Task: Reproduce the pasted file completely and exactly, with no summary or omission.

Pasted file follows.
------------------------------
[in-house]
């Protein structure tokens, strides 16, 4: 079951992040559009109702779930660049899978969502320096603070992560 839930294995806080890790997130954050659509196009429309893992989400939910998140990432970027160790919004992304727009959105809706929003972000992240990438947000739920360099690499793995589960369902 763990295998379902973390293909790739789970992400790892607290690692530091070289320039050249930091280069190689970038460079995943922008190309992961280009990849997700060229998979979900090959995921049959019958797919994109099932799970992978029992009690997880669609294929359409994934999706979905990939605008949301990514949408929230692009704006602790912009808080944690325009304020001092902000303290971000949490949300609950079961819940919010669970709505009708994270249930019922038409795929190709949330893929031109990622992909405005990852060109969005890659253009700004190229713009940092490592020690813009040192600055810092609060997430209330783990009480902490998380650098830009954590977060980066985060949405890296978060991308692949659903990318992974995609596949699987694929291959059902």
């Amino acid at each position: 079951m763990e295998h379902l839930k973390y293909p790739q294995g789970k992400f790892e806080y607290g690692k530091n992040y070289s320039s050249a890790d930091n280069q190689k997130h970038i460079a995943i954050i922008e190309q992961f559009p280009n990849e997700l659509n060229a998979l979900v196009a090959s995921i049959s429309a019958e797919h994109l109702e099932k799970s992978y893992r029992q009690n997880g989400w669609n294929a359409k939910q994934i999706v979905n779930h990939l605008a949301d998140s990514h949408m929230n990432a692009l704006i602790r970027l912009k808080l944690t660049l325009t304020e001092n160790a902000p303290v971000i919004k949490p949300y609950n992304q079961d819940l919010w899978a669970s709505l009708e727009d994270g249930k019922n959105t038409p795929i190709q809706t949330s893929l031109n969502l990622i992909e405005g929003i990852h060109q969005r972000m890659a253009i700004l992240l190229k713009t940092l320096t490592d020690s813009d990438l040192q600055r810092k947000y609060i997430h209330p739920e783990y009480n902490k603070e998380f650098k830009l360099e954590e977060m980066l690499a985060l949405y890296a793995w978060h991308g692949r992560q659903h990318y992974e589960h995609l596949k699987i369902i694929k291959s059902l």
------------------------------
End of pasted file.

[in-house]
């Protein structure tokens, strides 16, 4: 079951992040559009109702779930660049899978969502320096603070992560 839930294995806080890790997130954050659509196009429309893992989400939910998140990432970027160790919004992304727009959105809706929003972000992240990438947000739920360099690499793995589960369902 763990295998379902973390293909790739789970992400790892607290690692530091070289320039050249930091280069190689970038460079995943922008190309992961280009990849997700060229998979979900090959995921049959019958797919994109099932799970992978029992009690997880669609294929359409994934999706979905990939605008949301990514949408929230692009704006602790912009808080944690325009304020001092902000303290971000949490949300609950079961819940919010669970709505009708994270249930019922038409795929190709949330893929031109990622992909405005990852060109969005890659253009700004190229713009940092490592020690813009040192600055810092609060997430209330783990009480902490998380650098830009954590977060980066985060949405890296978060991308692949659903990318992974995609596949699987694929291959059902």
């Amino acid at each position: 079951m763990e295998h379902l839930k973390y293909p790739q294995g789970k992400f790892e806080y607290g690692k530091n992040y070289s320039s050249a890790d930091n280069q190689k997130h970038i460079a995943i954050i922008e190309q992961f559009p280009n990849e997700l659509n060229a998979l979900v196009a090959s995921i049959s429309a019958e797919h994109l109702e099932k799970s992978y893992r029992q009690n997880g989400w669609n294929a359409k939910q994934i999706v979905n779930h990939l605008a949301d998140s990514h949408m929230n990432a692009l704006i602790r970027l912009k808080l944690t660049l325009t304020e001092n160790a902000p303290v971000i919004k949490p949300y609950n992304q079961d819940l919010w899978a669970s709505l009708e727009d994270g249930k019922n959105t038409p795929i190709q809706t949330s893929l031109n969502l990622i992909e405005g929003i990852h060109q969005r972000m890659a253009i700004l992240l190229k713009t940092l320096t490592d020690s813009d990438l040192q600055r810092k947000y609060i997430h209330p739920e783990y009480n902490k603070e998380f650098k830009l360099e954590e977060m980066l690499a985060l949405y890296a793995w978060h991308g692949r992560q659903h990318y992974e589960h995609l596949k699987i369902i694929k291959s059902l």